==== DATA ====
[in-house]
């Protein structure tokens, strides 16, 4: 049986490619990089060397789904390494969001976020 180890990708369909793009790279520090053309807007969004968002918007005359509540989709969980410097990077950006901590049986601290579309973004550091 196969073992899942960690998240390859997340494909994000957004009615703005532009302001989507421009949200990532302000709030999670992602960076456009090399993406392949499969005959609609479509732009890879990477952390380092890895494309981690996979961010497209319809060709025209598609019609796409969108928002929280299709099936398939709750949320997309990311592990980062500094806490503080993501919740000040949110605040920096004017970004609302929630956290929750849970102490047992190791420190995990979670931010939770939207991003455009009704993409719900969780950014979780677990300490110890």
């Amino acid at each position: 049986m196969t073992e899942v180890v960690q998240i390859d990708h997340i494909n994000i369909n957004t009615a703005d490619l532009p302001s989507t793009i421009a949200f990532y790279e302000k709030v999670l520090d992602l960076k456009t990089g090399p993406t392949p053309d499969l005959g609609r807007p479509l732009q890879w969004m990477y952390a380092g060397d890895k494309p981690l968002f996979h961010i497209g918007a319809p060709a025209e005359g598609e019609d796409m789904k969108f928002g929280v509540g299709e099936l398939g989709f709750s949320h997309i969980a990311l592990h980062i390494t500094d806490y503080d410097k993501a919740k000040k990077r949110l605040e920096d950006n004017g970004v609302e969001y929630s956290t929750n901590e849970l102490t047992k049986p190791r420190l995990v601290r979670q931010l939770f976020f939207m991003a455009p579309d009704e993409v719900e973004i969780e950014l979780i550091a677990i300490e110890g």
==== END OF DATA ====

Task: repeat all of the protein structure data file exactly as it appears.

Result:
[in-house]
């Protein structure tokens, strides 16, 4: 049986490619990089060397789904390494969001976020 180890990708369909793009790279520090053309807007969004968002918007005359509540989709969980410097990077950006901590049986601290579309973004550091 196969073992899942960690998240390859997340494909994000957004009615703005532009302001989507421009949200990532302000709030999670992602960076456009090399993406392949499969005959609609479509732009890879990477952390380092890895494309981690996979961010497209319809060709025209598609019609796409969108928002929280299709099936398939709750949320997309990311592990980062500094806490503080993501919740000040949110605040920096004017970004609302929630956290929750849970102490047992190791420190995990979670931010939770939207991003455009009704993409719900969780950014979780677990300490110890």
């Amino acid at each position: 049986m196969t073992e899942v180890v960690q998240i390859d990708h997340i494909n994000i369909n957004t009615a703005d490619l532009p302001s989507t793009i421009a949200f990532y790279e302000k709030v999670l520090d992602l960076k456009t990089g090399p993406t392949p053309d499969l005959g609609r807007p479509l732009q890879w969004m990477y952390a380092g060397d890895k494309p981690l968002f996979h961010i497209g918007a319809p060709a025209e005359g598609e019609d796409m789904k969108f928002g929280v509540g299709e099936l398939g989709f709750s949320h997309i969980a990311l592990h980062i390494t500094d806490y503080d410097k993501a919740k000040k990077r949110l605040e920096d950006n004017g970004v609302e969001y929630s956290t929750n901590e849970l102490t047992k049986p190791r420190l995990v601290r979670q931010l939770f976020f939207m991003a455009p579309d009704e993409v719900e973004i969780e950014l979780i550091a677990i300490e110890g």